But the most amazing and at the same time varicolored sight is the metropolis of the western world. New York may be seen from any one of its innumerable skyscrapers, for the tops of these tremendous structures are so far above the street level that they form a vantage ground from which a magnificent spectacle is spread before the eye. Observed from the top of one of the great buildings in the lower end of the city, so far distant is the Harlem River on the

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COLOR TONE OF CITIES.

north, which helps to make the island of Manhattan, that the effect is a peninsula bounded on the south by the beautiful bay, on the west by the Hudson and on the east by the East River, a part of Long Island Sound. From this height Staten Island seems to be almost at one's feet, while Brooklyn is so near that it seems as if a ball could be tossed onto the courthouse. For miles and miles to the east and north the buildings extend, the color of the whole scene being decidedly a maroon dotted with cream and blue. These latter are the great new buildings and the parks, for the plan of the builders of the great city has lately. been to erect buildings of a creamy tone, there being little smoke to destroy their colors. The silvery bands that circle the city, and on which miniature vessels ply their trade, are the rivers that make the island, and from a height they are more than beautiful-they are almost indescribably exquisite. Artists claim that the tone of New York is the finest in the world save one-Washington.

Washington is the possessor of more than 400,000 ornamental trees, a larger number than the inhabitants, and with its frequent parks is a peerless emerald set about with opalescent and ruby gems. After a view of London or New York the city of Washington is a tiny thing, for, looked at from such a height as the tower of the post office or monument, the horizon is near at hand and the line of demarcation between buildings and real country is almost sharp in its outline. A waving mass of deep green is the color tone of the city, and the radiating avenues lend to the picture a charm possessed by no other city in the world. From a height Washington is without doubt the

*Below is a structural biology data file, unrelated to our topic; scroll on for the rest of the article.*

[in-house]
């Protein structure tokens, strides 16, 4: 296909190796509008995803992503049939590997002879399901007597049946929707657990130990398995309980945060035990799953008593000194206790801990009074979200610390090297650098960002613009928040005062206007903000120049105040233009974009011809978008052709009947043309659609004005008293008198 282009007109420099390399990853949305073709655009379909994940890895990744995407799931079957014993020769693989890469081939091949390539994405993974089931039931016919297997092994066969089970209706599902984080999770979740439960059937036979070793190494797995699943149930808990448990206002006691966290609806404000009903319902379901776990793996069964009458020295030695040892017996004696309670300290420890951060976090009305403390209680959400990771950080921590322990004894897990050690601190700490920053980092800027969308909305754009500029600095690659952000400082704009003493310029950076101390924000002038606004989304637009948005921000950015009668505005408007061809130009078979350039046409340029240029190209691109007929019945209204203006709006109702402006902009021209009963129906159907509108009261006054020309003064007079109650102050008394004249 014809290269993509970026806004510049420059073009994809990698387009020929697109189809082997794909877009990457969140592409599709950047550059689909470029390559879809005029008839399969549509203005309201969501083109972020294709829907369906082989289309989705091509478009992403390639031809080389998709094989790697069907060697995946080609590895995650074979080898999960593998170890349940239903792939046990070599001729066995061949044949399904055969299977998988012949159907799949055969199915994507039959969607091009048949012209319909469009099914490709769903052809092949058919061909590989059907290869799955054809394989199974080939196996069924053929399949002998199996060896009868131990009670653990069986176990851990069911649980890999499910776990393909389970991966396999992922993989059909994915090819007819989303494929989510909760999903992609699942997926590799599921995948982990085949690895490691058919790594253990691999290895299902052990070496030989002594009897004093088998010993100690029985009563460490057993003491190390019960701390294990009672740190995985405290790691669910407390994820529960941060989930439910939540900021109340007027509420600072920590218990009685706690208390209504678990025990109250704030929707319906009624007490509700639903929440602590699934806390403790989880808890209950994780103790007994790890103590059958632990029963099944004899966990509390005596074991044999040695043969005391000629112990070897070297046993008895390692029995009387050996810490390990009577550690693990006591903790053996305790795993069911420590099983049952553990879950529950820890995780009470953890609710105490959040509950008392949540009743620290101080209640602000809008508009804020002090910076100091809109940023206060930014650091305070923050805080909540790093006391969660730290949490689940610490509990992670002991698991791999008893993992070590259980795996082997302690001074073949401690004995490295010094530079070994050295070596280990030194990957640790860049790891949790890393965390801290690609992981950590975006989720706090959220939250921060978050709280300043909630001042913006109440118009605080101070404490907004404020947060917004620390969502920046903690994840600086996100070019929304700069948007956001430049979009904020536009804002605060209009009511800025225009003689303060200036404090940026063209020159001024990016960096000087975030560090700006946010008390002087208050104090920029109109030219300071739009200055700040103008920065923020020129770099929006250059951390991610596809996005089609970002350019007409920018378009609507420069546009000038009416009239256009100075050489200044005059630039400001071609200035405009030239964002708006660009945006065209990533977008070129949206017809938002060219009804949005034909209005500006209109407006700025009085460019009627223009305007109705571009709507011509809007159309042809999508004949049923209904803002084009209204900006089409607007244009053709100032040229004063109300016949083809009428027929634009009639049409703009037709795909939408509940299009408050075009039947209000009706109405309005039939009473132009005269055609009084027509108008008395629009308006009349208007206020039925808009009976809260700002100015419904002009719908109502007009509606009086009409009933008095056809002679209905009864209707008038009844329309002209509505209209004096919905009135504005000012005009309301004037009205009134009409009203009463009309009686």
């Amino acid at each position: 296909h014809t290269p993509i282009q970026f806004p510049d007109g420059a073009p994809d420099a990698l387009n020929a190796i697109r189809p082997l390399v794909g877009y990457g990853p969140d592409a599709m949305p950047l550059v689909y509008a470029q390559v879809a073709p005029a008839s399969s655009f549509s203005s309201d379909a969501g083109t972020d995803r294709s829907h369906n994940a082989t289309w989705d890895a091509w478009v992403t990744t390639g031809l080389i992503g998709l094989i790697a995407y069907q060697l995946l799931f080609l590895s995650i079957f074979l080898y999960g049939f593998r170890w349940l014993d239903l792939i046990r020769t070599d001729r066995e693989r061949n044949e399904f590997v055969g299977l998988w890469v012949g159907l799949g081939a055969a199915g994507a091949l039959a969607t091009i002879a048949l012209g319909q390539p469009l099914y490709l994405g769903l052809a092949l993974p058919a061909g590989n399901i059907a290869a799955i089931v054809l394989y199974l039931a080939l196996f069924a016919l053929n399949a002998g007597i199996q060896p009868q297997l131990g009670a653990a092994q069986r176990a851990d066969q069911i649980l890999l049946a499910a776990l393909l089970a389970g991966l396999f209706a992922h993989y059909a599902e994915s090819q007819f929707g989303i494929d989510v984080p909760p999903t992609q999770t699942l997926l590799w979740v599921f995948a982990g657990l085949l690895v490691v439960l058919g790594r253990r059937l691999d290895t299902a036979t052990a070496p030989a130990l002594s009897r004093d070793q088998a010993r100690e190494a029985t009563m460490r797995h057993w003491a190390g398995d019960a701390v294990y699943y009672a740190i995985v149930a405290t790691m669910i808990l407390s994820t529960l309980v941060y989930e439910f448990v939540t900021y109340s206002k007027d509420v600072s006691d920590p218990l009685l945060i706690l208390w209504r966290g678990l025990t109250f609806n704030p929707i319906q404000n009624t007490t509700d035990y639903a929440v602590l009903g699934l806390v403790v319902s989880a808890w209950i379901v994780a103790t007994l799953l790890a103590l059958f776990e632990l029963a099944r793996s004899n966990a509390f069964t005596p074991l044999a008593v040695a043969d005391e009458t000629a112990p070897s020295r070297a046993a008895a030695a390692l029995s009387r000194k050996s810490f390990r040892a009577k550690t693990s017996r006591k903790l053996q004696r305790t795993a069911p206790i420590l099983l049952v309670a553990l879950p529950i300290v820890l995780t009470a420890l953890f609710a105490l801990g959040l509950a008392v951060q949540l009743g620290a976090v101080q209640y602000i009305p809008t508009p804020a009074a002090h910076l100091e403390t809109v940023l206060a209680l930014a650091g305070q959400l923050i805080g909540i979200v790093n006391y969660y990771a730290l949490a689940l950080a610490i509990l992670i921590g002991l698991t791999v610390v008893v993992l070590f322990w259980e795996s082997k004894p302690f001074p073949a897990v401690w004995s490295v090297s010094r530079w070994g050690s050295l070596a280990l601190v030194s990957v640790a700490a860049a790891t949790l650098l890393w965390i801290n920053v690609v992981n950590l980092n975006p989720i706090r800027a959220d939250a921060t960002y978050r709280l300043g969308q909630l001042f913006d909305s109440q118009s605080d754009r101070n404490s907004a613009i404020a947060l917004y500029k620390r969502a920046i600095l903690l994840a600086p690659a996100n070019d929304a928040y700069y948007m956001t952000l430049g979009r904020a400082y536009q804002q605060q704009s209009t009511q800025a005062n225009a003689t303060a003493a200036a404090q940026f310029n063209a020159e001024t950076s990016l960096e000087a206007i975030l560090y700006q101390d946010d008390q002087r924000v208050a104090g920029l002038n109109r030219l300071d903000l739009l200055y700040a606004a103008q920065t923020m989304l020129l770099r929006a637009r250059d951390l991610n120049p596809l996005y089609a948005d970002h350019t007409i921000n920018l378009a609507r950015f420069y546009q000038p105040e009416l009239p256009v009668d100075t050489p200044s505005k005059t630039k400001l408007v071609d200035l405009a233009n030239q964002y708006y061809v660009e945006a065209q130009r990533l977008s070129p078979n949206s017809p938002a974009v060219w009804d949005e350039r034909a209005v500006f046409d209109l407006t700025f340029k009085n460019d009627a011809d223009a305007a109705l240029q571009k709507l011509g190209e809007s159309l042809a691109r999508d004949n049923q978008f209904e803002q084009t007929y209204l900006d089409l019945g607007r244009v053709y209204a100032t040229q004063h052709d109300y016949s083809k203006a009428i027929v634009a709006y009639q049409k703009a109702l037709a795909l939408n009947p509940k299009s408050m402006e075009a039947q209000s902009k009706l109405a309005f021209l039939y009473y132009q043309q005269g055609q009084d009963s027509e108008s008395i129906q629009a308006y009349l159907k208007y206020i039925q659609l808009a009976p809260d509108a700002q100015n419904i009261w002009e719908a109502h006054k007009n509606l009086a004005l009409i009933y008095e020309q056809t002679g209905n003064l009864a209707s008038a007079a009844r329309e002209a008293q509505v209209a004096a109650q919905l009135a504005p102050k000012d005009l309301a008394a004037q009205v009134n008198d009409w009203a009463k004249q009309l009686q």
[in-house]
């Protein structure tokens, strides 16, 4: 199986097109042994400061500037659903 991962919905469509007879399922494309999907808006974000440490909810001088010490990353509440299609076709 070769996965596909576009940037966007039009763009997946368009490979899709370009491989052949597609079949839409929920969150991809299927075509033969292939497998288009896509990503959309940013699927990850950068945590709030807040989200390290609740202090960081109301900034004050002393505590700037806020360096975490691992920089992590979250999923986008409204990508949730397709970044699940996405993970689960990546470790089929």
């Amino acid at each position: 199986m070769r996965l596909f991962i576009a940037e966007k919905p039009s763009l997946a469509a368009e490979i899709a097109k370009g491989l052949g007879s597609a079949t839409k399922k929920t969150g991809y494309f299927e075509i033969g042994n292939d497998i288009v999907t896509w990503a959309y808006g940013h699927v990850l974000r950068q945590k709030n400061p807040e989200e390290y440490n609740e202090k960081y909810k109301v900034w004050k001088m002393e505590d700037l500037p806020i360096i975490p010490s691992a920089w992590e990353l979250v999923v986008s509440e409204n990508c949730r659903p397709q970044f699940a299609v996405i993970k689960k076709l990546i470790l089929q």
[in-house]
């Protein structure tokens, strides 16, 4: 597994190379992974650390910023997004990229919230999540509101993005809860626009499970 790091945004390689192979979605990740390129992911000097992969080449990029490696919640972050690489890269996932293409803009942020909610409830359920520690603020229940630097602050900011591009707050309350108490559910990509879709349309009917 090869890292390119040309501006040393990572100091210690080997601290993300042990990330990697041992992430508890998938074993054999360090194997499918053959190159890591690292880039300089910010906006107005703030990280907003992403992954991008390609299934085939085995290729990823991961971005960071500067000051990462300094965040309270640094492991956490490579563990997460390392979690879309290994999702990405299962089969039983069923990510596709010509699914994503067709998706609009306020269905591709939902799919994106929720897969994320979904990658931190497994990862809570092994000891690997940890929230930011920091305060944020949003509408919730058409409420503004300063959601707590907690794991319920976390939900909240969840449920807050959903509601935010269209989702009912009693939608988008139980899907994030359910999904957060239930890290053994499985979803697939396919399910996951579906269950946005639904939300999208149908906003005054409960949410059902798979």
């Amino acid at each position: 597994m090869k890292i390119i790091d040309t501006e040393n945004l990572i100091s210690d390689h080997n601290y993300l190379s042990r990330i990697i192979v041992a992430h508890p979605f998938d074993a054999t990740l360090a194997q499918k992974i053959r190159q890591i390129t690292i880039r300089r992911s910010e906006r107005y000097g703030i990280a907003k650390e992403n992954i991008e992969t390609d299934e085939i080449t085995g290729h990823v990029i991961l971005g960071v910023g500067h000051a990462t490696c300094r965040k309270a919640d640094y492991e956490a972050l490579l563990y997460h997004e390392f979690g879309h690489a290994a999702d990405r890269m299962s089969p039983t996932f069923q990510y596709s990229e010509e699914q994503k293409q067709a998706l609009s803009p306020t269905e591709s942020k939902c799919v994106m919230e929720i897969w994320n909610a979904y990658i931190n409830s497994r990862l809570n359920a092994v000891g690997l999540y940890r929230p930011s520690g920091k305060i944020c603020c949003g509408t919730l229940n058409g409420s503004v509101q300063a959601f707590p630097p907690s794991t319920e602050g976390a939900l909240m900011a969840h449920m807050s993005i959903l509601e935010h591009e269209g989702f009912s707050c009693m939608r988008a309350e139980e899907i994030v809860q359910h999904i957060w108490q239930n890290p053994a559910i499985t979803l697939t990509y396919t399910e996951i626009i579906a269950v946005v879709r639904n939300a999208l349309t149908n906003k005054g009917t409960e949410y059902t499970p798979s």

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most beautiful of all man's creations. She is set in a vale bordered with softly rising heights, and her parks are so many that they can scarcely be counted. Everywhere the eye looks is a sea of green and here and there an island of deep red or dazzling white fading to cream. Away to the south is the winding silver ribbon called the Potomac, which grows still wider as it leaves the city, while on the north are the heights that circle the town and seem to forbid it leaving their embrace. On the east is a white island that outclasses anything in Europe for beauty of proportion and harmony of color. color. It is the capitol, while just beyond is an island of shimmering gold set in a sea of green. It is the library of Congress.

And all around are the dots of red and white and gray and cream that mark the places that man calls hotels and apartment houses and government buildings.

Here

at the feet is a brilliant white dot in the midst of a great mass of waving green speckled with red and yellow. It is the White House in its setting in the midst of the parks, while the varicolored dots are the flower beds, and that silvery spray is a fountain. There is, after all, nothing quite so beautiful as Washington when seen from a height at the beginning of summer, before the leaves of the thousands of trees have taken on that tone of maturity that detracts from the brilliant green of early June. is a dream of beauty and whenever it is doubted that the capital is the gem of all cities let the doubter ascend to the top of the monument and look about him. will be converted to what all Washingtonians have been taught and what the most of them sincerely incorporate as a part of their creed. Washington is peerless.

It

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LAUGHTER.

EDMUND VANCE COOKE, IN "SUCCESS."

Laugh at your own worries; never at others': Troubles will be strangers to you, men be brothers.